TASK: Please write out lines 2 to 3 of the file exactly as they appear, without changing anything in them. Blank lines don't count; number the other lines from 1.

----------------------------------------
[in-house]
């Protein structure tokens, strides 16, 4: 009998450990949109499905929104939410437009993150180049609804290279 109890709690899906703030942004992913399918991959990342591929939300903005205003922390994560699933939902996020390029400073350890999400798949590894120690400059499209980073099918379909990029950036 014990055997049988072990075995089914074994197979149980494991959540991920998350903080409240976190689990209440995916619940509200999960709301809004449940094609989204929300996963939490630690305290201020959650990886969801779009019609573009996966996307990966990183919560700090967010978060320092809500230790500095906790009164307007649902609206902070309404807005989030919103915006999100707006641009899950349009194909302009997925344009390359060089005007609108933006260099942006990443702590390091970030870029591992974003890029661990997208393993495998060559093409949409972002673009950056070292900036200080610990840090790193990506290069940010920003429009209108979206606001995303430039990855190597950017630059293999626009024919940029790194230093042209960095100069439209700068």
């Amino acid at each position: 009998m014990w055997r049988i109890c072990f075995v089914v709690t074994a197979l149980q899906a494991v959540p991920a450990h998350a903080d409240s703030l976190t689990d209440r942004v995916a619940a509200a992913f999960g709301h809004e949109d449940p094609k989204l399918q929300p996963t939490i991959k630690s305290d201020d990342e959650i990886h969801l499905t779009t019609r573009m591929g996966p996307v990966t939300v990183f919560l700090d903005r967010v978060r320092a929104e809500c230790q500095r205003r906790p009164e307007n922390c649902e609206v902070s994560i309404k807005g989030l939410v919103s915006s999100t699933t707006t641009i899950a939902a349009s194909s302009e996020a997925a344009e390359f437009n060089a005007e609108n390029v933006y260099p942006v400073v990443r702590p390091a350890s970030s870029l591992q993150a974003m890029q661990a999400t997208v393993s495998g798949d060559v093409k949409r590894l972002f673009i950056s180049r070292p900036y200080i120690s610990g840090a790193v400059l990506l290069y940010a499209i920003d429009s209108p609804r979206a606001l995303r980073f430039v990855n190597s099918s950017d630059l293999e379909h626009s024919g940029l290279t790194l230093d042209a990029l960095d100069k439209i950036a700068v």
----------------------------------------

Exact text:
């Protein structure tokens, strides 16, 4: 009998450990949109499905929104939410437009993150180049609804290279 109890709690899906703030942004992913399918991959990342591929939300903005205003922390994560699933939902996020390029400073350890999400798949590894120690400059499209980073099918379909990029950036 014990055997049988072990075995089914074994197979149980494991959540991920998350903080409240976190689990209440995916619940509200999960709301809004449940094609989204929300996963939490630690305290201020959650990886969801779009019609573009996966996307990966990183919560700090967010978060320092809500230790500095906790009164307007649902609206902070309404807005989030919103915006999100707006641009899950349009194909302009997925344009390359060089005007609108933006260099942006990443702590390091970030870029591992974003890029661990997208393993495998060559093409949409972002673009950056070292900036200080610990840090790193990506290069940010920003429009209108979206606001995303430039990855190597950017630059293999626009024919940029790194230093042209960095100069439209700068």
């Amino acid at each position: 009998m014990w055997r049988i109890c072990f075995v089914v709690t074994a197979l149980q899906a494991v959540p991920a450990h998350a903080d409240s703030l976190t689990d209440r942004v995916a619940a509200a992913f999960g709301h809004e949109d449940p094609k989204l399918q929300p996963t939490i991959k630690s305290d201020d990342e959650i990886h969801l499905t779009t019609r573009m591929g996966p996307v990966t939300v990183f919560l700090d903005r967010v978060r320092a929104e809500c230790q500095r205003r906790p009164e307007n922390c649902e609206v902070s994560i309404k807005g989030l939410v919103s915006s999100t699933t707006t641009i899950a939902a349009s194909s302009e996020a997925a344009e390359f437009n060089a005007e609108n390029v933006y260099p942006v400073v990443r702590p390091a350890s970030s870029l591992q993150a974003m890029q661990a999400t997208v393993s495998g798949d060559v093409k949409r590894l972002f673009i950056s180049r070292p900036y200080i120690s610990g840090a790193v400059l990506l290069y940010a499209i920003d429009s209108p609804r979206a606001l995303r980073f430039v990855n190597s099918s950017d630059l293999e379909h626009s024919g940029l290279t790194l230093d042209a990029l960095d100069k439209i950036a700068v």